Such “debates” could only take place in the vast sea of indoctrination
that has replaced public education in America. Like the barbarians who
overran and sacked Rome, the products of this system assault us with words
like “fairness” — words that mean whatever they want them to mean for the
moment — and then mean something quite different the next time they are
used. In a nation where individual freedoms were erected upon centuries of
Judeo-Christian law and values, activists today demand with a straight face
that “religion” be kept out of the public debate. Instead, they preach their
personal “rights,” unconnected to history, humanity, heaven or hell. Their
“education” has left them adrift in a sea of state-mandated propaganda,
disguised as the story of how they came to be who they are, devoid of
content and useless for understanding the perils they now promote. Absent
the values they so cavalierly discard, we would all be the emperor’s chattel
– our wives, sisters, and daughters his concubine for the moment.
In the emptied name of “compassion” these same barbarians would make our
healers into our killers. Using the euthanasia euphemism, “physician
assisted suicide,” they seek to pick up where the Nazis left off — by
letting the scientific priests of our age determine when useful life begins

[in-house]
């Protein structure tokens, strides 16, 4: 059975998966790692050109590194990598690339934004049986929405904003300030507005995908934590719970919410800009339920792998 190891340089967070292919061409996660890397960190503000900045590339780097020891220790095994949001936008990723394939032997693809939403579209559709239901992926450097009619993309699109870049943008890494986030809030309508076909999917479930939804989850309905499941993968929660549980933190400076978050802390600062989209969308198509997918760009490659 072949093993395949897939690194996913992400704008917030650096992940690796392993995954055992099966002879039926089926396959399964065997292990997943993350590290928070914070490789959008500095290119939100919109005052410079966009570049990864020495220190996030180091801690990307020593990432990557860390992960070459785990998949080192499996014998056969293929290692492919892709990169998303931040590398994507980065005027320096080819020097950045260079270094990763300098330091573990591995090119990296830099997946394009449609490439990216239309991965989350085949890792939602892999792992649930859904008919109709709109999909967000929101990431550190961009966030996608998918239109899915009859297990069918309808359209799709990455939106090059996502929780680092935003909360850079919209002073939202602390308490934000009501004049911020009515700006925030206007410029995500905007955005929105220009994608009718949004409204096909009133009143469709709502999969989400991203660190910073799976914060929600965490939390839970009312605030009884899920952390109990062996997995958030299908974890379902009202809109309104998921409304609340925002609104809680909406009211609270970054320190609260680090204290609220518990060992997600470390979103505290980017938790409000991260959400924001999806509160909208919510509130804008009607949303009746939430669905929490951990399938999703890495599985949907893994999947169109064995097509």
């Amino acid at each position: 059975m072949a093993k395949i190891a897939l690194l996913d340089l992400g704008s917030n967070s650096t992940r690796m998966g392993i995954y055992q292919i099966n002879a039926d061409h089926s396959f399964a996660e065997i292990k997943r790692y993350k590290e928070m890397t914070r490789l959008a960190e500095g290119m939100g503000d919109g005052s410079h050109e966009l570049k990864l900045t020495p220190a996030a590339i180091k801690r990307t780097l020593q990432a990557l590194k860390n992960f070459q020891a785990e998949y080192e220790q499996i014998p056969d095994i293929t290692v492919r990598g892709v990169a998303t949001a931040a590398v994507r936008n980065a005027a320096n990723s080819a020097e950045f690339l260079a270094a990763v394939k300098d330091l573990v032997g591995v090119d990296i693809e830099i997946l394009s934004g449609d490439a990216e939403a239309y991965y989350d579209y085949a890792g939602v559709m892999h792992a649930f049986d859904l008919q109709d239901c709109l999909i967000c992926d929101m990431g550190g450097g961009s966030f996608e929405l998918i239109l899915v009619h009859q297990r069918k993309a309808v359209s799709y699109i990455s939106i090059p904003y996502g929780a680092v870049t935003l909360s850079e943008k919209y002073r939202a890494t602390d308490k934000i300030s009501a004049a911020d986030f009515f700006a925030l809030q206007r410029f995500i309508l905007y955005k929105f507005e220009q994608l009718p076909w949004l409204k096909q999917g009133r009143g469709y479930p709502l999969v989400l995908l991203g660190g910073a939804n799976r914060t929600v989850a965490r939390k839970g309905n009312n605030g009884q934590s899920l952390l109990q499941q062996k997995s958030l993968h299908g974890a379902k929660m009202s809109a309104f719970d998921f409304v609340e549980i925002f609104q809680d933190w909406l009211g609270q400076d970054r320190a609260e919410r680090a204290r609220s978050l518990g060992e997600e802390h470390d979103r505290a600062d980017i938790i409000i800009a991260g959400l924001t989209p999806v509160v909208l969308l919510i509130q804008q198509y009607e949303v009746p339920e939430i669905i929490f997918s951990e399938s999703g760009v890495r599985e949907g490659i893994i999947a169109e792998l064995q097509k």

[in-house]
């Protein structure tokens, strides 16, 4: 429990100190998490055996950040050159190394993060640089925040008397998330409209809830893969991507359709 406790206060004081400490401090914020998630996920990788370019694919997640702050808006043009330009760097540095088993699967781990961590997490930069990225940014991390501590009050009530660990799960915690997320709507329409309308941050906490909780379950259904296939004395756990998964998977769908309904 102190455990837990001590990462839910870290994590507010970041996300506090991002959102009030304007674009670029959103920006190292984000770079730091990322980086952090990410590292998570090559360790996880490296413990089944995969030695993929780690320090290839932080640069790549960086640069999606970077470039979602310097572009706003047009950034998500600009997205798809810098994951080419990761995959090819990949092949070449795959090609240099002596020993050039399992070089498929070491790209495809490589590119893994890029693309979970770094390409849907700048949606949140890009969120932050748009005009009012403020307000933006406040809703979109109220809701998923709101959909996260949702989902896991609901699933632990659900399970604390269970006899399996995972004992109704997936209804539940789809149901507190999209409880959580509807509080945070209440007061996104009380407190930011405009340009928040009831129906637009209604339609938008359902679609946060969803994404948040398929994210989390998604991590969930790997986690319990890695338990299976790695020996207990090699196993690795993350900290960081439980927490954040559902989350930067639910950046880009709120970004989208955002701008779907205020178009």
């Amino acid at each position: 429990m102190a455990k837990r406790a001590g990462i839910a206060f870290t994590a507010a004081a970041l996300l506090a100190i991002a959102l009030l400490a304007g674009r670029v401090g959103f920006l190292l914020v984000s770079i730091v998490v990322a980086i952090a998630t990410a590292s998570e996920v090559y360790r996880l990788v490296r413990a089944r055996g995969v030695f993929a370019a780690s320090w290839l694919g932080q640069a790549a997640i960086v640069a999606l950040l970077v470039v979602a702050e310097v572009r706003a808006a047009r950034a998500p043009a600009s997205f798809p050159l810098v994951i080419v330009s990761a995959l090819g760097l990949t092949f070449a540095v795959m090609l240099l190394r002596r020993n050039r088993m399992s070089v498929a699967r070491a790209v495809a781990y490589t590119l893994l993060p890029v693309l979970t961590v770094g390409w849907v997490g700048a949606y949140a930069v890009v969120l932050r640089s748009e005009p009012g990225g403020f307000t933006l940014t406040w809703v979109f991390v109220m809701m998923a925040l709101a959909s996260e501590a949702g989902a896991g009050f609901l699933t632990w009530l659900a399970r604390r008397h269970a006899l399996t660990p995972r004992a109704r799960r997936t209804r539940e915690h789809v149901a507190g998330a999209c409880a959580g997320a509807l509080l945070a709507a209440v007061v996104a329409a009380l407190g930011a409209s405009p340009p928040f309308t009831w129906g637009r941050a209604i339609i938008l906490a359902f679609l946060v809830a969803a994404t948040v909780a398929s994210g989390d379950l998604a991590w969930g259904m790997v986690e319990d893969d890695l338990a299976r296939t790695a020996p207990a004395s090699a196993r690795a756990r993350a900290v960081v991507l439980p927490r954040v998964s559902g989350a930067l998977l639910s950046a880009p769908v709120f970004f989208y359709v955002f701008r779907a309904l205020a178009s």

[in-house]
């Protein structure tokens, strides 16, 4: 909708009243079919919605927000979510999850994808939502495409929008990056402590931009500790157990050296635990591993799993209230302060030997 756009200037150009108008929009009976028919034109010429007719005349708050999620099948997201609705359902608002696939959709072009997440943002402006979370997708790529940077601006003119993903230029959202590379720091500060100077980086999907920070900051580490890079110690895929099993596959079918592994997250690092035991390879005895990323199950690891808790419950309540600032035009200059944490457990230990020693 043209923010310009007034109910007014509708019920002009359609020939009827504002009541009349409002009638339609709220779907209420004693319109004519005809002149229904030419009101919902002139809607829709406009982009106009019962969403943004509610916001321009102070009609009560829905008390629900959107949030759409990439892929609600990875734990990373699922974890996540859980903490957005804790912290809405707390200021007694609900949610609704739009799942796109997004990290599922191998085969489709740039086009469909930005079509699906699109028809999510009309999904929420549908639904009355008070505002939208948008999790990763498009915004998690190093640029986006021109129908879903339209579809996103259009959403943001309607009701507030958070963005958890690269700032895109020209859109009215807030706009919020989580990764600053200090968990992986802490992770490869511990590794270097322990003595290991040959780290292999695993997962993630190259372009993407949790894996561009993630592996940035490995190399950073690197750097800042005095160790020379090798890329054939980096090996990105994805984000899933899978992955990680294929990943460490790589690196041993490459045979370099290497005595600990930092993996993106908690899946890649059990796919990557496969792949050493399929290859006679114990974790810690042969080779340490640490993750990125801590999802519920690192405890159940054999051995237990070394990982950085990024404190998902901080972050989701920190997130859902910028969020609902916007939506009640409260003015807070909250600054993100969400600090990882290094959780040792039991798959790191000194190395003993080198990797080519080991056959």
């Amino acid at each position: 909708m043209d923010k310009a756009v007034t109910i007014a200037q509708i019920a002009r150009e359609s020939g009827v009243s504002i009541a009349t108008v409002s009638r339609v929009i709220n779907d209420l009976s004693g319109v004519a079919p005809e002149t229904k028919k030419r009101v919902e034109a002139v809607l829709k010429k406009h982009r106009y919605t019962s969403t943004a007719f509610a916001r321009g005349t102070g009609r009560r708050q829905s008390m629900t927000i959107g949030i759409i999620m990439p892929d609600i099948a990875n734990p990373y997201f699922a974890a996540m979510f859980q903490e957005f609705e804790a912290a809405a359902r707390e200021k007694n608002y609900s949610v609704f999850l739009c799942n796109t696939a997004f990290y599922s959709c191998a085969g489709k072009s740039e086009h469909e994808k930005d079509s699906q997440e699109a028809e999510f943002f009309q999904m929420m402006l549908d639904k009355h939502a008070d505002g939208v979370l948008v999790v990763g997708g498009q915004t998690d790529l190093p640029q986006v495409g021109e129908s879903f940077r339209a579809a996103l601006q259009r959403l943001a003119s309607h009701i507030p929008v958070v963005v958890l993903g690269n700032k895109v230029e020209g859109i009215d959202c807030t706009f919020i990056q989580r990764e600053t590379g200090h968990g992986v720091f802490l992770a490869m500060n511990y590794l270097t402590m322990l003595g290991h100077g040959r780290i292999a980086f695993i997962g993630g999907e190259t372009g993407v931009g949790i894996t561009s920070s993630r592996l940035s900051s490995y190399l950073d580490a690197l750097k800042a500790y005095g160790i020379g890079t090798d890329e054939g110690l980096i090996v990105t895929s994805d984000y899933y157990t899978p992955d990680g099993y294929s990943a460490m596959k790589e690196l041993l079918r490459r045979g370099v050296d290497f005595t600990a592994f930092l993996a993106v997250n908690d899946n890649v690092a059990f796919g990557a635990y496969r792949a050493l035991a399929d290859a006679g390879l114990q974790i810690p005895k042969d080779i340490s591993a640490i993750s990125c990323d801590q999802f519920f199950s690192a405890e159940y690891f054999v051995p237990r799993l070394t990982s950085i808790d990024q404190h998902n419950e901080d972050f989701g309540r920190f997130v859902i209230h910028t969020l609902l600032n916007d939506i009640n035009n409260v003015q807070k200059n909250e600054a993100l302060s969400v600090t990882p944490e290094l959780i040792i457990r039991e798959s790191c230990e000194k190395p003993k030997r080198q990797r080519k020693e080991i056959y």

and ends — and making sure we remain not a moment longer. Rather than our
healers, they would make our doctors into judge, jury and executioner. It
was, after all, a psychiatrist who conceived the Nazi death camps, not for
the Jews, but for the disabled and crippled children of the reich that would
rule a thousand years. All of course, in the emptied name of compassion, in
the midst of a society too consumed in itself to speak against the evil they
saw growing within them.
The physician Hippocrates, who lived 400 years before Christ and who was
the father of medicine, fought to separate the healers from the witch
doctors who might just have been paid more by your enemy to kill you, than
you paid to be healed. Such wisdom is now deemed unimportant by insurance
bureaucrats and Medicare statisticians who fancy themselves doctors,
managing our care and drooling over the prospect of bigger bonuses for
killing us six months early, while fattening their wallets with increased
inheritance taxes. All because they care. Ask them sometime, about what and
With the Dow rising and the cellular phone ringing, we are too busy
sailing the ship to study the navigational charts, whether in our personal,
community, or national life. Awash in a sea of materialism, we are assailed
by nothing but comforts on every side, lulled into a soft sense of security.
Yet underneath the surface of our lives, currents of death and destruction
swirl around the frail craft of our civilization and freedom. The vast tides
of history have already set in motion undercurrents and eddies that wait to
seize control and dash us against the rocks as we navigate the Deception
Passes of our lives. Surely peace and prosperity can be guaranteed by
government, and the tides of history are but an illusion, its undercurrents
of evil swirling around us simply the vivid imaginations of the timid who
see danger in the sunlit waters below?